clock menu more-arrow no yes

Filed under:

School ends Kye Allums' season. Athlete's mother claims school squelching opportunities.

George Washington University has shut down Kye Allums' season due to concussion-related symptoms. Now his mother, Rolanda DelaMartinez, is speaking out

By Cyd Zeigler

kye_allums_1_300

George Washington University has ended Kye Allums’ basketball season. The junior guard played in only seven games this season as concussions kept him sidelined.

Allums became the first publicly transgender Div. 1 NCAA athlete in any sport when he came out in an article on Outsports.com in early November 2010.

Allums started his junior season poorly in what was dubbed his homecoming, playing in the Best Buy Classic in his native Minneapolis for the first time with George Washington. After the slow start, Allums led the team in field goal percentage, shooting 13-for-20, over his next four games. He also led the team in scoring twice. It was during a home loss to Auburn on Dec. 15 that he suffered what would be a season-ending concussion.

When asked why the school declared Allums unable to return to competition with three weeks left in the season, University spokesperson Candace Smith said in a statement to Outsports:

“The Athletics Department’s paramount objective is the health and well-being of its student-athletes. Unfortunately, Kye suffered multiple concussions this season. Based on the advice from the medical and training staff, he will not be ready to return to full participation before the conclusion of the women’s basketball season. He continues to work on rehabilitation.”

Despite starting 20 of 26 games last season, head coach Mike Bozeman never started Allums this season, and Allums never played more than 21 minutes in a game. In his break-out game against Coppin State on Nov. 18, in which he shot 4-for-5 and led the team in scoring, he played only 15 minutes.

Before Allums left the game against Auburn, the team was 3-3 in games he played. That game started an 11-game losing streak. The team’s record now stands at 8-18.

Allums’ mother, Rolanda DelaMartinez, is crying foul. DelaMartinez claims that just days before declaring his season over, a school doctor had cleared Allums to play and DelaMartinez was making travel arrangements to attend an upcoming game. But according to DelaMartinez, just a day before Allums’ planned return to the court, a team trainer told him the school was reversing that decision and ending his season. She claims Allums was told he would have to run two hours straight and then clear a concussion test before he would be allowed on the court again.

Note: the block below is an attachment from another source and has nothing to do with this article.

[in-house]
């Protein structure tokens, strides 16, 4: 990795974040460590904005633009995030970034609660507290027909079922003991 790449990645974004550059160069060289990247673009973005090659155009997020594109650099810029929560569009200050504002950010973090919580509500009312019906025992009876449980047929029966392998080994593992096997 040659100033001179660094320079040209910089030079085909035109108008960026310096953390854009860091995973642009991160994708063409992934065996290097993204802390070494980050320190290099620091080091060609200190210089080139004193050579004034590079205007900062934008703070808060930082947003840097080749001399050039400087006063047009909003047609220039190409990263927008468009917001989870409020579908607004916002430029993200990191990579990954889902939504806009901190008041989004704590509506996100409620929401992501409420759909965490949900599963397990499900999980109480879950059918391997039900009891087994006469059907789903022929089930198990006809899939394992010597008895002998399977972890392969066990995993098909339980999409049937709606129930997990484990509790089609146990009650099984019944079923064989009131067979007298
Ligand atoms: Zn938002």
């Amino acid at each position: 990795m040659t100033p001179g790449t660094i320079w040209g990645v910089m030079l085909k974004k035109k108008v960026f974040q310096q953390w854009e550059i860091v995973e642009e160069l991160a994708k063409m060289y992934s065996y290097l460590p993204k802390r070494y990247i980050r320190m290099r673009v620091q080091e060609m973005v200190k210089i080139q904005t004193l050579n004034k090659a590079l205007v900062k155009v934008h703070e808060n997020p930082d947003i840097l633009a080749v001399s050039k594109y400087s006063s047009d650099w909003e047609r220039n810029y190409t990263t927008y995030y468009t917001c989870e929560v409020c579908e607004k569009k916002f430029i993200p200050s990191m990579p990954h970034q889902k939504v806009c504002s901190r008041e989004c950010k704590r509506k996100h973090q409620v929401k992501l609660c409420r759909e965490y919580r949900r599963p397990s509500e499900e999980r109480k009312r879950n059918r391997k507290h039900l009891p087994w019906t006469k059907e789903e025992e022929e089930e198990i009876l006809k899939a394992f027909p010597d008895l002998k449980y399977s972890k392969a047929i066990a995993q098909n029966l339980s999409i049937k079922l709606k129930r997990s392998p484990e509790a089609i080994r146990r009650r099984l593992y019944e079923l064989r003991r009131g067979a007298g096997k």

“How can you say yes you’re good to go, and now you say you have to run two hours straight [to get clearance]?” DelaMartinez asked. She also wondered why it was a team trainer and not a coach or school official to give Allums the news.

Smith declined comment on the specific claim.

Outsports’ request to speak with Allums was denied by the school.

“For the remainder of the season, Kye and the Athletics Department have agreed that it is in his best interest to focus on his academics and his rehabilitation,” Smith said in a statement. “After the season, Kye may have more time to pursue outside activities if he so chooses.”

When asked why Allums would not have time to speak to the media since the school has ended his season, Smith told Outsports:

“Kye's responsibilities as a student athlete remain. As a student-athlete and member of the women's basketball team, he still attends classes, practices, rehabilitation sessions and games when possible.”